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Our Sir Laurence

Our Sir Laurence
Strategic Hotels & Resorts CEO Laurence Geller was inducted into the UK’s Order of the British Empire two weeks ago to honor his philanthropy for children and chairmanship of the Churchill Center. He says the ceremony was “lovely” and the award “ill deserved,” but he’s not giving it back.
StrategicHotel's Laurence Geller, Commander of the Order of the British Empire ceremony at Buckingham Palace
Laurence grew up in a rough part of London, he tells us, and was a schoolboy jock but learned early that he was “pretty dumb.” (That’s what one says when they’re wildly successful.) At 15, he ran away to Switzerland to become a chef (which seems pretty romantic, except those Swiss are really fussy about their food). In ’76, he landed in the US to run Holiday Inn’s international operation and in ’86 became a Pritzker partner. Luck, Laurence says, “gets you places.” In ‘97, he launched Strategic, which ended ’11 with revenue of $763M and a gross profit of $374M, doing better than competitors but not as well as he would like, he tells us.
Reznick (Office) MCHI
Strategic Hotel CEO Laurence Geller
US hotels are strengthening but not back to peak ’07 numbers, says Laurence who recently acquired a Four Seasons in Jackson Hole and another in Silicon Valley. He’s hunting for resorts to buy since he expects little new supply for 10 years. Last spring and summer, Strategic exited from Europe for better yields in London, the US, and Mexico. Chicago, where Strategic owns the Marriott Lincolnshire, and the Fairmont and Intercontinental downtown, is a relatively strong market, especially with the return of big conventions. Laurence predicts that there won’t be new big hotels developed here and that boutiques won’t work in this meat and potatoes city.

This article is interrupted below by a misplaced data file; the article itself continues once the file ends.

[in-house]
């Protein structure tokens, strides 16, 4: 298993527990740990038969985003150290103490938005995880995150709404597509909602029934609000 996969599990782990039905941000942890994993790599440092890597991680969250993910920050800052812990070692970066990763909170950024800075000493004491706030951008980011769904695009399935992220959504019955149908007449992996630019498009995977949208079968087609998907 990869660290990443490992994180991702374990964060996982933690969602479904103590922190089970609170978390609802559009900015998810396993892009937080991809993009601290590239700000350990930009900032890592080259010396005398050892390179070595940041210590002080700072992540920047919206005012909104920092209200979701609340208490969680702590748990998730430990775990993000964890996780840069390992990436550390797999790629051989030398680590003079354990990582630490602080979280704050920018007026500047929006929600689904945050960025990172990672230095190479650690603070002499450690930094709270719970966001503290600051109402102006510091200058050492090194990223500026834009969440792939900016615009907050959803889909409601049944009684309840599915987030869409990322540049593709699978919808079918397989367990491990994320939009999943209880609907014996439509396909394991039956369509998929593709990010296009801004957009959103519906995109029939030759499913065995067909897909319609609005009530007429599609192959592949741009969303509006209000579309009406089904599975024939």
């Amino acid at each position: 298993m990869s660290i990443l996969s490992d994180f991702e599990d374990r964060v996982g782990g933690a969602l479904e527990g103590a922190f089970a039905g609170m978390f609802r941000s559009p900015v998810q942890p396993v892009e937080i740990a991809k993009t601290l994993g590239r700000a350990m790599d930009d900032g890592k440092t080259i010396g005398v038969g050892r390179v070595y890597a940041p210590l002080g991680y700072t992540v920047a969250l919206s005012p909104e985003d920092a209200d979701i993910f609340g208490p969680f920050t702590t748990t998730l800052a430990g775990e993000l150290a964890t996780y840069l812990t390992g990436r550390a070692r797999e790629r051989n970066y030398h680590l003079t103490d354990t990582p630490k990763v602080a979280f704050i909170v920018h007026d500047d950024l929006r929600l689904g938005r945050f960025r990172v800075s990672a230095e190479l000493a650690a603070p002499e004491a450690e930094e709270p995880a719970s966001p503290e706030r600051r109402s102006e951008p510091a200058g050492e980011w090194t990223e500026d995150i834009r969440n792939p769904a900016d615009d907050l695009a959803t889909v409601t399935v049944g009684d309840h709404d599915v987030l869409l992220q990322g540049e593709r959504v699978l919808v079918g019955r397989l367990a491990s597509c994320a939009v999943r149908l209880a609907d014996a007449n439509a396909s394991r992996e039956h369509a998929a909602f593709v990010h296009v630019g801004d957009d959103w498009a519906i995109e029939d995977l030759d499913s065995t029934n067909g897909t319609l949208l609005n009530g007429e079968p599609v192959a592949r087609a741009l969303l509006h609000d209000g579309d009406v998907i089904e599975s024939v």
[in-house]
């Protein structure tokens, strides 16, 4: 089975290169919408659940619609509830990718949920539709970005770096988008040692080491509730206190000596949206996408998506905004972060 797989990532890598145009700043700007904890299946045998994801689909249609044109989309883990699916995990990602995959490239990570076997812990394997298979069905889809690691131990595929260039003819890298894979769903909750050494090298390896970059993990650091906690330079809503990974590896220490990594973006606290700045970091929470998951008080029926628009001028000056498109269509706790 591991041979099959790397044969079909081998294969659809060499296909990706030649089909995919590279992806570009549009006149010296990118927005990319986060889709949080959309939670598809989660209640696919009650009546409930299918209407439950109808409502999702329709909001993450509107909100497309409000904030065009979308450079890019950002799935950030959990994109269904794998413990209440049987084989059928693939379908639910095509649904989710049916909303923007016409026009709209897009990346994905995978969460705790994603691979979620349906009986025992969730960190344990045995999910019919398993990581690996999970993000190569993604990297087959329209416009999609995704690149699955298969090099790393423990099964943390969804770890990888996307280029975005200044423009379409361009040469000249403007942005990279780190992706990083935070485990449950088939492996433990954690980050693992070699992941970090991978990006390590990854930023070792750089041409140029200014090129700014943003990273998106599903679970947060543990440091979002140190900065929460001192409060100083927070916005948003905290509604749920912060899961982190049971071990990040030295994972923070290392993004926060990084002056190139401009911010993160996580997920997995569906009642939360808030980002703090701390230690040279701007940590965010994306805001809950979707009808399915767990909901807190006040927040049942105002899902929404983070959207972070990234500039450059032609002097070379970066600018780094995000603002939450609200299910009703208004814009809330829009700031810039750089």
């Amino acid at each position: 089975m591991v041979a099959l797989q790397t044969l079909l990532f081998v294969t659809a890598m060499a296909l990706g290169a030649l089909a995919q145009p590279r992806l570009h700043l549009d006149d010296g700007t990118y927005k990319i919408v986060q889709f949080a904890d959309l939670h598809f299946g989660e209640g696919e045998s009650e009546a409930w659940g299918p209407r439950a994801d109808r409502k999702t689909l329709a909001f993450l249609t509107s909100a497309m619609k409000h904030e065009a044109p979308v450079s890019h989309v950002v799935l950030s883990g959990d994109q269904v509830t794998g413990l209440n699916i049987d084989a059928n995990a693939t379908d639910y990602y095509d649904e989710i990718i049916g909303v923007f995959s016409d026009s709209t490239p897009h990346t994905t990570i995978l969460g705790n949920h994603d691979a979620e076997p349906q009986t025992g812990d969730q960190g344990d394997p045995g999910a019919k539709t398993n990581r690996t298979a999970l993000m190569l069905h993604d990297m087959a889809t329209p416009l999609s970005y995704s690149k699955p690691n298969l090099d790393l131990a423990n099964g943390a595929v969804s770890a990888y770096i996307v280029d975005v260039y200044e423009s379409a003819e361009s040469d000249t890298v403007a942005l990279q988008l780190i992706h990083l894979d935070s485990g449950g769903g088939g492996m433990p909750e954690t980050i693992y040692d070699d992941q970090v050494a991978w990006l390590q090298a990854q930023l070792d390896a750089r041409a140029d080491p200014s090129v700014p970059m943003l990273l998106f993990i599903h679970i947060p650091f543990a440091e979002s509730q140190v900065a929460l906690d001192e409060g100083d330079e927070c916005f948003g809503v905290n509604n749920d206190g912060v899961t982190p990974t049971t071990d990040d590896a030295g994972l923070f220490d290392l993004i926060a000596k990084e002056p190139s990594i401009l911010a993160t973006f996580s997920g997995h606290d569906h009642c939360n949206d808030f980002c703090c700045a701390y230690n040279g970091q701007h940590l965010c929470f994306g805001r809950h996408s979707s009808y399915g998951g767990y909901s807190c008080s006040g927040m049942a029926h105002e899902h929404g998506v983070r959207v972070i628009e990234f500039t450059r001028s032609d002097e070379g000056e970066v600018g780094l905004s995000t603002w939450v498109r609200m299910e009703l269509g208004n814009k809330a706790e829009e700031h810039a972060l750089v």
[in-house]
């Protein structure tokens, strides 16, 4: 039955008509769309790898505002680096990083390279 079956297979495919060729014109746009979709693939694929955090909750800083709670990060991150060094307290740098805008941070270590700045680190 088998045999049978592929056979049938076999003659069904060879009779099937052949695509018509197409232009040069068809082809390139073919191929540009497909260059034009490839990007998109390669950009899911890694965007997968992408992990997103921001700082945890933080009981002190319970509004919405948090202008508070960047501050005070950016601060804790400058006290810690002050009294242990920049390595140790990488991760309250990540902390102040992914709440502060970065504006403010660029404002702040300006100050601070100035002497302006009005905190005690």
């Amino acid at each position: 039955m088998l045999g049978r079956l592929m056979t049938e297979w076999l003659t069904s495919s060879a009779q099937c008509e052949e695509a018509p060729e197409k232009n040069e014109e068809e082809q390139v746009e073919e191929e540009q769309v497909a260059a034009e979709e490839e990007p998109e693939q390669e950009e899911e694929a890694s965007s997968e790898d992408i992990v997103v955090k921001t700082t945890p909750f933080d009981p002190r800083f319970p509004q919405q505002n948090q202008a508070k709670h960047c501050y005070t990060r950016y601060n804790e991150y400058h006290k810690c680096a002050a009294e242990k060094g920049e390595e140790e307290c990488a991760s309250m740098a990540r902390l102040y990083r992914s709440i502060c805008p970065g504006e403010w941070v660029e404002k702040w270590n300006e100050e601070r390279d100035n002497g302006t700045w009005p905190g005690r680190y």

Our Sir Laurence
With the help of staff like financial analyst Clay Thelen, in recent years Strategic has acquired rather than built new hotels. Laurence says why develop when they can buy for 50 cents on the dollar? (The age-old question: Why buy the cow when you can get the milk for half price?) He’s been lowering management costs by 21% and raising operating efficiency while maintaining quality service. He’s creating more non-room revenues, introducing meeting rooms, wine bars and retail. At the InterContinental here, he brought in a Michael Jordan steakhouse, investing just $4.5M but expecting a 25% return ($1M). Bottom line, he says, costs are lower and revenues higher.
Four Seasons in Punta Mita
Technology has also proved to be a big draw but Laurence says most hotels just ignore the possibilities. In his Silicon Valley Four Seasons, he is removing the front desk. Instead guests will be greeted by a concierge with an iPad and interactive tables in the lobby. In his Four Seasons in Punta Mita (above), 45 minutes north of Puerto Vallarta, he says he’s “redesigning the meaning of resort.” He’s installing luxury tents that will have hardwood floors, four poster beds, outdoor pools, and decks. For children, there’s daycare; for teens playcare and for parents, the adults-only pool. (Don't worry, adults-only pools aren't anything like the ones in late night movies.) Mojito anyone for just $15k a day?